Companies urged to build trademarks

Vietnamese companies should unite to build and develop industry brands on the international market or they will continue to struggle for global recognition.
Vietnamese companies should unite to build and develop industry brands on the international market or they will continue to struggle for global recognition.

The message came at a forum in Hanoi on Aug. 24 titled "Building and Developing Trademarks for Industries", hosted by the National Trademark programme, the Trade Promotion Agency of the Ministry of Industry and Trade, and the Vietnam News Agency's Tin Tuc newspaper.

Several Vietnamese companies such as VNPT, Trung Nguyen, Vinamilk, Agifish and Vinacafe had separately succeeded in building and developing their trademarks and increasing their competitive capacity, Nguyen Quoc Thinh, Director of the Trademark Centre of the Vietnam University of Commerce told the forum.

However, Deputy Minister of Industry and Trade Nguyen Thanh Bien said that: "One of the weakest points about Vietnamese enterprises is that they only take care of themselves. Producers need to be aware that establishing trademarks is not the sole responsibility of the Government's authorities."

Speakers at the forum said that most Vietnamese companies lacked the experience to develop trademarks as a real marketing tool, reducing their competitive capacity against imports and multinational firms operating in Vietnam .

"Building national industry brands will help strengthen our enterprises, but enterprises must unite to build those brands first," Thinh said. He gave an example of a survey conducted in the US that showed just 12 out of 127 American consumers said they knew about a typical Vietnamese industry such as coffee, textile and garments and seafood, and just three knew of a specific trademark.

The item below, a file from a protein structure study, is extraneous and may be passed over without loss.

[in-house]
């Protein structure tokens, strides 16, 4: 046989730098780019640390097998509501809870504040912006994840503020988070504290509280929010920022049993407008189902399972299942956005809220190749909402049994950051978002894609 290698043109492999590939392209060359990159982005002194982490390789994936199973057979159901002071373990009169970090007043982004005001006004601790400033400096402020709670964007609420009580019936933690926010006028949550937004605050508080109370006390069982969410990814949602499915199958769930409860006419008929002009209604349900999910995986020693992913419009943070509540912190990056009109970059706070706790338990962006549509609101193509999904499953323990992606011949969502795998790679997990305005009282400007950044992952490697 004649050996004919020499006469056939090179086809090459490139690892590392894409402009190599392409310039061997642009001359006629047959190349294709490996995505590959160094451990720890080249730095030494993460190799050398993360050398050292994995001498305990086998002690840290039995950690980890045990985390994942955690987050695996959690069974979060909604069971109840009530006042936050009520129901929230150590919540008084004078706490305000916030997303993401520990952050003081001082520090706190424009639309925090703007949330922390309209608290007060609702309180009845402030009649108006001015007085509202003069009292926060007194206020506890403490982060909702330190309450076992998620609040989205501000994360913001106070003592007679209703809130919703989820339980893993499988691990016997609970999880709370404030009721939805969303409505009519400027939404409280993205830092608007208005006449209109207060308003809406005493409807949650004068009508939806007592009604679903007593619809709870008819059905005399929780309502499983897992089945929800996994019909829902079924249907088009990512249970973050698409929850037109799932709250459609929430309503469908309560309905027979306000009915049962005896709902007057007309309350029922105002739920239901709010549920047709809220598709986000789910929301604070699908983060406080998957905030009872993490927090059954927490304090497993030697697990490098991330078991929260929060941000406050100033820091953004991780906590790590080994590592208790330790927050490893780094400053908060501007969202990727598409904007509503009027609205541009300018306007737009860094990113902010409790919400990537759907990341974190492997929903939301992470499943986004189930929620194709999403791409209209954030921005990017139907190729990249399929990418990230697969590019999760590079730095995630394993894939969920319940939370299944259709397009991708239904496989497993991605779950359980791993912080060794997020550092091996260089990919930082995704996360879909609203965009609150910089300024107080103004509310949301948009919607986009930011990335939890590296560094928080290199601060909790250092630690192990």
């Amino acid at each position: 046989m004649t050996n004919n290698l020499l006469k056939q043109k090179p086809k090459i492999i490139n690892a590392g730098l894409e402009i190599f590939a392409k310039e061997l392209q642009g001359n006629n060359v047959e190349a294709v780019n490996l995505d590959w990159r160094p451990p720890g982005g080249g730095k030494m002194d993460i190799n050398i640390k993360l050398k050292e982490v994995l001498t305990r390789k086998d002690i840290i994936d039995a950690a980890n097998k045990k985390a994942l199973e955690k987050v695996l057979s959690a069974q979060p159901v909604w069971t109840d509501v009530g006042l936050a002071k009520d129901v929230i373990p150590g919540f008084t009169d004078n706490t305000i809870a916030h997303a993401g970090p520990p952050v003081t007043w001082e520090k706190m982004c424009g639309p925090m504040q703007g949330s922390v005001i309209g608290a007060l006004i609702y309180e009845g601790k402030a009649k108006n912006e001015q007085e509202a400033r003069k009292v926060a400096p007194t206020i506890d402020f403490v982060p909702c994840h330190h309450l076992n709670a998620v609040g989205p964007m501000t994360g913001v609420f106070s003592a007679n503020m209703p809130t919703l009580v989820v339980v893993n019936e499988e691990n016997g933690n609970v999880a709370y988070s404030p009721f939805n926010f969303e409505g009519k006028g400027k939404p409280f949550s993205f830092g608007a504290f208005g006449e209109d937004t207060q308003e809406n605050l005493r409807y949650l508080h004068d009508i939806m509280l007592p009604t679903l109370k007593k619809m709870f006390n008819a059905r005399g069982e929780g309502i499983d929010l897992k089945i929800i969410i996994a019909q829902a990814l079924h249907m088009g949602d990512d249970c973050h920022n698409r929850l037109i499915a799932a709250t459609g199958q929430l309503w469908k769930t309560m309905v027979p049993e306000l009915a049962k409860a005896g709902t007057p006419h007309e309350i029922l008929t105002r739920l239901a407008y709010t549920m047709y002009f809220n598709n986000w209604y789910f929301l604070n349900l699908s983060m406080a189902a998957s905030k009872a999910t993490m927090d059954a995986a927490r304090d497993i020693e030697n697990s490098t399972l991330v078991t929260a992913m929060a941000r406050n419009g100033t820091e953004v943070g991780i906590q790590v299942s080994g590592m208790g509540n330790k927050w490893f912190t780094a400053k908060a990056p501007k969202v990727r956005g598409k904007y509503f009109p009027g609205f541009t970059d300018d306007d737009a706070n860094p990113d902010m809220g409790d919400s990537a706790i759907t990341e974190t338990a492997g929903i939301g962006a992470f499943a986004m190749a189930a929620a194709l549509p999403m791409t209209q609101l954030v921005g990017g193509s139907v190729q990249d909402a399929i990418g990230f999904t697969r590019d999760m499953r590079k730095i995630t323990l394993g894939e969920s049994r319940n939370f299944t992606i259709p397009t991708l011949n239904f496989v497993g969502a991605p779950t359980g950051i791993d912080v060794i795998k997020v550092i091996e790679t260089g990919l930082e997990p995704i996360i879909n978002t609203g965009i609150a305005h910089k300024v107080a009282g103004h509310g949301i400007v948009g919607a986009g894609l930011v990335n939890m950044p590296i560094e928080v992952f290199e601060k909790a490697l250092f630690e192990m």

"Most of our products are exported as raw materials. Foreign companies refine them and label them with foreign brands, and that's why our products are not widely recognised," Thinh said.

Tran Le Hong from the National Office of Intellectual Property of Vietnam said that the role of associations was really important in helping enterprises to build a collective industry trademark. He gave the example of ‘Cafe de Colombia', with 527,000 cultivators complying to unique standards set by the National Federation of Colombian Coffee Growers.

It required industry associations to set up strict standards from the cultivation stage to the production and distribution stages, and their members shared the same collective industry trademark, Hong said.

The union of enterprises doing business in a same industry in Vietnam was so weak that their conflicts hampered the building of an industry brand.

When Buon Ma Thuot City in the central highland province of Dac Lac planned to register the ‘Coffee of Buon Ma Thuot' brand, its neighbouring province Dac Nong didn't agree because a small part of the coffee was cultivated in Dac Nong, Hong sampled.

The forum also agreed that brand registration was conducted without long-term strategies or a master development programme. Representatives from Masso Group, Tan Hiep Phat Co, and the Vietnam Tea Associations said that the very first vital foundation for building a trademark was quality and consistent plans to retain and improve that quality. That was what made customers remember and return.

Bien said that the ministry was working with relevant offices, enterprises, associations and provinces to draft a direction for collective industry trademarks.

The National Trademark Forum is an annual event started in 2003 that focuses on helping Vietnamese enterprises to raise competitiveness, develop and manage trademarks and increase the added value of products and services./.

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